School of Education Doctoral Seminar Series
Schooling, Reproduction and Transformation
(13/11, 14:00–16:00, BL2101)
Please prepare for the seminar by engaging with the common text, a set of media pieces, and any others that interest you, reflecting on them and the following questions in relation to your research. If you have other readings that you have found useful for thinking about issues of power in your own research and that will diversify our perspectives, please send references so that we can recommend them to the group.
This statement by Bernstein captures, for some, the core issue for sociological educational research and for democratic society:
‘Education is central to the knowledge base of society, groups and individuals. Yet education also, like health, is a public institution, central to the production and reproduction of distributive injustices. Biases in the form, content, access and opportunities of education have consequences not only for the economy; these biases can reach down to drain the very springs of affirmation, motivation and imagination. In this way such biases can become, and often are, an economic and cultural threat to democracy. Education can have a crucial role in creating tomorrow’s optimism in the context of today’s pessimism. But if it is to do this then we must have an analysis of the social biases in education. These biases lie deep within the very structure of the educational system’s processes of transmission and acquisition and their social assumptions.’ (Bernstein, 2000, p. xix)
For Bernstein, a study of the destructive biases that underpin the current educational inequalities, and hence ‘drain the springs of affirmation, motivation and imagination’, is needed in order for education to fulfil its promise of an optimistic future in which all groups are included and have a stake in society. In this session, we will study Bernstein’s theory which has been widely adopted as a theoretical and conceptual framework for educational research and which has the aim of both uncovering injustice and developing progressive curricula and pedagogy.
Bernstein, B. (2000) Pedagogy, Symbolic control and Identity: Theory, Research, Critique (revised edition), Maryland: Rowman and Littlefield. Introduction, pp. xi-xxvi; Chapter 1, ‘Pedagogic Codes and Their Modalities of Practice’; and Chapter 2, The Pedagogic Device (pp 1–39). Please contact Sarah Amsler for copies.
Editorial: ‘Bernstein’s theory of social class, codes and control (editorial)‘, British Journal of Sociology of Education, 2002, 23(4): 525-526.
Apple, M. W. (2002) ‘Does Education have Independent Power? Bernstein and the question of relative autonomy’, British Journal of Sociology of Education, 23(4), pp. 607–616.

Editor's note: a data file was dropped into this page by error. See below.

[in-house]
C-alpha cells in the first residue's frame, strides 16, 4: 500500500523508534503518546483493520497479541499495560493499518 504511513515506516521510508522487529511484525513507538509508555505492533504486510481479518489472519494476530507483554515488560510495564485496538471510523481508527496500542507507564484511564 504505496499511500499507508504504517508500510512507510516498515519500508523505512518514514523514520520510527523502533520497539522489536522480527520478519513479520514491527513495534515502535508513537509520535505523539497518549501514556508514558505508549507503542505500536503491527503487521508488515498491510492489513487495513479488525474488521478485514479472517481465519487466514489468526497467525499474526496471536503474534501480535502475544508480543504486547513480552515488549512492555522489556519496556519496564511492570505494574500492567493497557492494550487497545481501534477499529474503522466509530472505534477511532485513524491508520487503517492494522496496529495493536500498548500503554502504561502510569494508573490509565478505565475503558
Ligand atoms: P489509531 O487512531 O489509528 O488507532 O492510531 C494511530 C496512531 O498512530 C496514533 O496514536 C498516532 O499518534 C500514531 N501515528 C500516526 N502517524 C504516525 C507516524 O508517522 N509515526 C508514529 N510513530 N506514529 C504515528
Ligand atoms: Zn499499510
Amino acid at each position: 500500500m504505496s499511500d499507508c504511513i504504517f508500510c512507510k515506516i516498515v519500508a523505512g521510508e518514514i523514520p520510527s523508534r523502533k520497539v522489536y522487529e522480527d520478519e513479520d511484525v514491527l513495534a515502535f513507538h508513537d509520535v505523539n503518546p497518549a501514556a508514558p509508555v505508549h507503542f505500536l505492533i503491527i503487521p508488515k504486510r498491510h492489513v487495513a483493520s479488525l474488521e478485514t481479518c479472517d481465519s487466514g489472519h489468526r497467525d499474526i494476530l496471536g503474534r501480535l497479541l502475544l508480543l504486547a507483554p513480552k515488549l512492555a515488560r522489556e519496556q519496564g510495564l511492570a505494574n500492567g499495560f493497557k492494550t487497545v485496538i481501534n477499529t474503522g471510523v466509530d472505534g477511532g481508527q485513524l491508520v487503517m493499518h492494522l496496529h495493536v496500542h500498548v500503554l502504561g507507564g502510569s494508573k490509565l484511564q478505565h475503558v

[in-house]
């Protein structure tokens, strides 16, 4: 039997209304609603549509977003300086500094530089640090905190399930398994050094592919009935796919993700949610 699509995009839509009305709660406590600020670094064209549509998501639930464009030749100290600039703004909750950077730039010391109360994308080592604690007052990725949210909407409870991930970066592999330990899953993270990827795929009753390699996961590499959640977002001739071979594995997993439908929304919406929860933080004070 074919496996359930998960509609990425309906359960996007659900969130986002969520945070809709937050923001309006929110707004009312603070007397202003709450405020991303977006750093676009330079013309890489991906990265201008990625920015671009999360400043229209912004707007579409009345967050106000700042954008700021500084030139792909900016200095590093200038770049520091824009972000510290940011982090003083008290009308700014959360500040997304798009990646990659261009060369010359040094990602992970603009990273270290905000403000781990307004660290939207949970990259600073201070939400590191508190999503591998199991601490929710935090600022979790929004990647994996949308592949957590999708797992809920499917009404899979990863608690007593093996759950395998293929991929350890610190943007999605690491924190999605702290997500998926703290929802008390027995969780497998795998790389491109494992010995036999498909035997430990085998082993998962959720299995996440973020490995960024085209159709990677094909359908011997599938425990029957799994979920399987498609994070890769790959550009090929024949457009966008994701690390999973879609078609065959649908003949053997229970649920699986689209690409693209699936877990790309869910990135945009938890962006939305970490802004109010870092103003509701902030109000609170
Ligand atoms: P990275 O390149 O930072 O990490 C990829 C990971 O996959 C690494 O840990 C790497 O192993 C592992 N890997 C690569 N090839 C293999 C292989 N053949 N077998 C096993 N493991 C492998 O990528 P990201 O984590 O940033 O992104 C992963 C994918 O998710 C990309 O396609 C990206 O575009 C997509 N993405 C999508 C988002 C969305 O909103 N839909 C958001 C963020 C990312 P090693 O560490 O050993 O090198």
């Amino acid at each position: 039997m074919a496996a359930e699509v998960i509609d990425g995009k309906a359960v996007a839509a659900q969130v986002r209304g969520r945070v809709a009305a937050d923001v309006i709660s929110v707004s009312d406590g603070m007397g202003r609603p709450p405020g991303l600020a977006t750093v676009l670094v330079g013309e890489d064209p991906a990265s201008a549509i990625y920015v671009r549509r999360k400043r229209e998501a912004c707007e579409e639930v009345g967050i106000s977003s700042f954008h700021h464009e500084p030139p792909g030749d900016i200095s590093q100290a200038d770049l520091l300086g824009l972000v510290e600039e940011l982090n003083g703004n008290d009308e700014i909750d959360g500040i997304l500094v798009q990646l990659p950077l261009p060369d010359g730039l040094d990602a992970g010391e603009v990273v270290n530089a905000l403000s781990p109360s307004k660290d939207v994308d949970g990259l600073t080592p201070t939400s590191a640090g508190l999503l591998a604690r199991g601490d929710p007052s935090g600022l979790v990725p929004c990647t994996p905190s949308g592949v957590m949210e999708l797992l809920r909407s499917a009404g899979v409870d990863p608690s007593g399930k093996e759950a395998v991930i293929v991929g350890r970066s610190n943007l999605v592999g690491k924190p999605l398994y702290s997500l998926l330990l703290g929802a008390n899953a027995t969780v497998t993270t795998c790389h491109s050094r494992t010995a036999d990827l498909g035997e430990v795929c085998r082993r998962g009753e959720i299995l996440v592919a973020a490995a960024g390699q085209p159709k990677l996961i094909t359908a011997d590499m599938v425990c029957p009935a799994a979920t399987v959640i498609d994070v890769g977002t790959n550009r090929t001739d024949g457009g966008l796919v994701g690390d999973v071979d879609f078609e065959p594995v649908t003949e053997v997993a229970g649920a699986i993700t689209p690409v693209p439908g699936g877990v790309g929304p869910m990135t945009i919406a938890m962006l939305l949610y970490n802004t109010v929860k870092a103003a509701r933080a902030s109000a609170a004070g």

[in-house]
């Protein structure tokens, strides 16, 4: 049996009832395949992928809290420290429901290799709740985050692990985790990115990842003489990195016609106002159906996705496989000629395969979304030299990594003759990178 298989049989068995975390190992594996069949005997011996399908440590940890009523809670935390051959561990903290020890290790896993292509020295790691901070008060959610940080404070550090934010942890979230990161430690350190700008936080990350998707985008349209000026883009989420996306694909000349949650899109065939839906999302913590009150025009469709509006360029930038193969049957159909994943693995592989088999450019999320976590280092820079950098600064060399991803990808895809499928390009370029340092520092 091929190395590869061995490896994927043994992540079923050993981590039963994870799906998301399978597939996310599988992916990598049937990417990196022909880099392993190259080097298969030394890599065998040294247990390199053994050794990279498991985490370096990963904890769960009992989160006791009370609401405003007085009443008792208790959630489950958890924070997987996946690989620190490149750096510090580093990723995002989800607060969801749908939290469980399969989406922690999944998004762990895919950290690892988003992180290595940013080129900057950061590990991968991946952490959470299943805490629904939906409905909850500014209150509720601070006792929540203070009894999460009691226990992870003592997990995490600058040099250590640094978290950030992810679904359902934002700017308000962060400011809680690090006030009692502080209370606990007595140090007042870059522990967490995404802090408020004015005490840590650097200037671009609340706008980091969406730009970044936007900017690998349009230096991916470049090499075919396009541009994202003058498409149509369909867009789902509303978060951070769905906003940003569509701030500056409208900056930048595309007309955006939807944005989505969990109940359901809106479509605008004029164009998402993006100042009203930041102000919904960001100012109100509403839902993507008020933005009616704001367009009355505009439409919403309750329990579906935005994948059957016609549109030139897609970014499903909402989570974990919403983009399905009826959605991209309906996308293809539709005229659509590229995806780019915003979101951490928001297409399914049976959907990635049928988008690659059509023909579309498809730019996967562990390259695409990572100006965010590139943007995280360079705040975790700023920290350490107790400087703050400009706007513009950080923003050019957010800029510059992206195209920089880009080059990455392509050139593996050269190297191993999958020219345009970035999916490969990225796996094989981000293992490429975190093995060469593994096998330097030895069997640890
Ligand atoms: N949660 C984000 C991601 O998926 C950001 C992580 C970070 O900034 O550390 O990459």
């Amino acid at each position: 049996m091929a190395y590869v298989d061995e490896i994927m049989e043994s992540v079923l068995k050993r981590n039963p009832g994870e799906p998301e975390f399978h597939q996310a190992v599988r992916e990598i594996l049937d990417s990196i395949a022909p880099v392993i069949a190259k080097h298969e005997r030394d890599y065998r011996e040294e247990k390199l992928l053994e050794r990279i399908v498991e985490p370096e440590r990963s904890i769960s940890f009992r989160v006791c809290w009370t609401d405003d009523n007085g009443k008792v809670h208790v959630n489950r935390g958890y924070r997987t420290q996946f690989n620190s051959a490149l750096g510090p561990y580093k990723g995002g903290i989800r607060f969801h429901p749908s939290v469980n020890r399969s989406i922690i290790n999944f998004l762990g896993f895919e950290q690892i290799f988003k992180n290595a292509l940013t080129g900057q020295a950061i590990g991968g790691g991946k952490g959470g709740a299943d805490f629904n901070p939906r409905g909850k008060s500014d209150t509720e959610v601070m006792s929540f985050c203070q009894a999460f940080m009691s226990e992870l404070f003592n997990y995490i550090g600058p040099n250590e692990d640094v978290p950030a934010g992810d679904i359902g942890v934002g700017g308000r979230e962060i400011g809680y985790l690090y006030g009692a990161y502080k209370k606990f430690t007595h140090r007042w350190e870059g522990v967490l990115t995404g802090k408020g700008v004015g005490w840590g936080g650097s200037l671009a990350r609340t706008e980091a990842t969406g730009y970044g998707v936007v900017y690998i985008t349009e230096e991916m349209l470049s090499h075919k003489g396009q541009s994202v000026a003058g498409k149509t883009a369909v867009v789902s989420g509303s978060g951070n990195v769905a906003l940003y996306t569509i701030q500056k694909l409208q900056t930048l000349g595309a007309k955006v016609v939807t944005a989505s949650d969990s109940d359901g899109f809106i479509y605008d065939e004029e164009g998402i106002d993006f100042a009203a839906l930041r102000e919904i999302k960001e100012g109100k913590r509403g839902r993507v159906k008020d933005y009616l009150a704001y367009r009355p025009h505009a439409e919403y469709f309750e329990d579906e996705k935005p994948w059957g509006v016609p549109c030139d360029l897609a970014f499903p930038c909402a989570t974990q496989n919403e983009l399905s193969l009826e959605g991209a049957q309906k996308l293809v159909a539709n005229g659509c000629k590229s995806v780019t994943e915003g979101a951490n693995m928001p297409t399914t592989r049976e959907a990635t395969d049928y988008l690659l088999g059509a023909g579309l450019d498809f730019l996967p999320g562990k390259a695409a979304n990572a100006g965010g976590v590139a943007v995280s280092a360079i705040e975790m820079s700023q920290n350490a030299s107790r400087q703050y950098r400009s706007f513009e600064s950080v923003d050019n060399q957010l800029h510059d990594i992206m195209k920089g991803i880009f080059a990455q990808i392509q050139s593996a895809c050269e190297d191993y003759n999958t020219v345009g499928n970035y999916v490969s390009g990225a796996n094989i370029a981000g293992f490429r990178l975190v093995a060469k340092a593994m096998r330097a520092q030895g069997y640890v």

Abbas, A. and McLean, M. (2007) ‘Qualitative research as a method for making just comparisons of pedagogic quality in higher education: a pilot study’, British Journal of Sociology of Education, 28(6), pp. 723–737.
Abbas, A. and McLean, M. (2010) ‘Tackling Inequality through Quality’: A comparative case study using Bernsteinian concepts‘ in E. Unterhalter and V. Carpentier (eds) Global Inequalities and Higher Education, London: Palgrave MacMillan.
Beck, J. (2006) ‘Directed time’: identity and time in New Right and new Labour policy discourse’ in R. Moore, M. Arnot, J. Beck and H. Daniels (eds) Knowledge, Power and Educational Reform: Applying the sociology of Basil Bernstein, London: Routledge.
Bernstein, B. (1971) Class, Codes and Control Vol. 1: Theoretical Studies towards a Sociology of Language, London: Routledge and Kegan Paul (in library).
Bernstein, B. (1973) Class, Codes and Control Vol. 2: Applied Studies towards a Sociology of Language, London: Routledge and Kegan Paul (in library).
Bernstein, B. (1975) Class, Codes and Control Vol. 3: Towards a Theory of Educational Transmissions, London: Routledge and Kegan Paul. Chapter 5: ‘The classification and framing of educational knowledge.’
Bernstein, B. (1975) Class, Codes and Control Vol. 4: Towards a Theory of Educational Transmissions, London: Routledge and Kegan Paul (in library).
Manton, K. (2006) ‘On knowledge structures and knower structures’, in R. Moore, M. Arnot, J. Beck and H. Daniels (eds) Knowledge, Power and Educational Reform: Applying the Sociology of Basil Bernstein, London: Routledge.
McLean, M. and Abbas, A. (2009) ‘The “biographical turn” in university sociology teaching: a Bernsteinian analysis’, Special Issue of Teaching in Higher Education: Purposes, Knowledges and Identities, 14(5), pp 1–11.
Moore, R. and Muller, J. (1999) ‘Discourse of “voice” and the problem of knowledge and identity in the Sociology of Education‘, British Journal of Sociology of Education, 20(2): 189-206.
Muller, J (2004) ‘Introduction: the possibilities of Basil Bernstein’ in J.Muller, B. Davies and A. Morais (eds) Reading Bernstein, Researching Bernstein, London: RoutledgeFalmer.
Power, S. (2006) ‘Disembedded middle-class pedagogic identities’, in R. Moore, M. Arnot, J. Beck and H. Daniels (eds) Knowledge, Power and Educational Reform: Applying the Sociology of Basil Bernstein, London: Routledge
Sen, A. (1999) Development as Freedom, Oxford: Oxford University Press.
Singh, P. (2002) ‘Pedagogising Knowledge: Bernstein’s theory of the pedagogic device’, British Journal of Sociology of Education, 23(4).
Please contact Dr. Sarah Amsler for further details (email@example.com) or drop by BH0208b.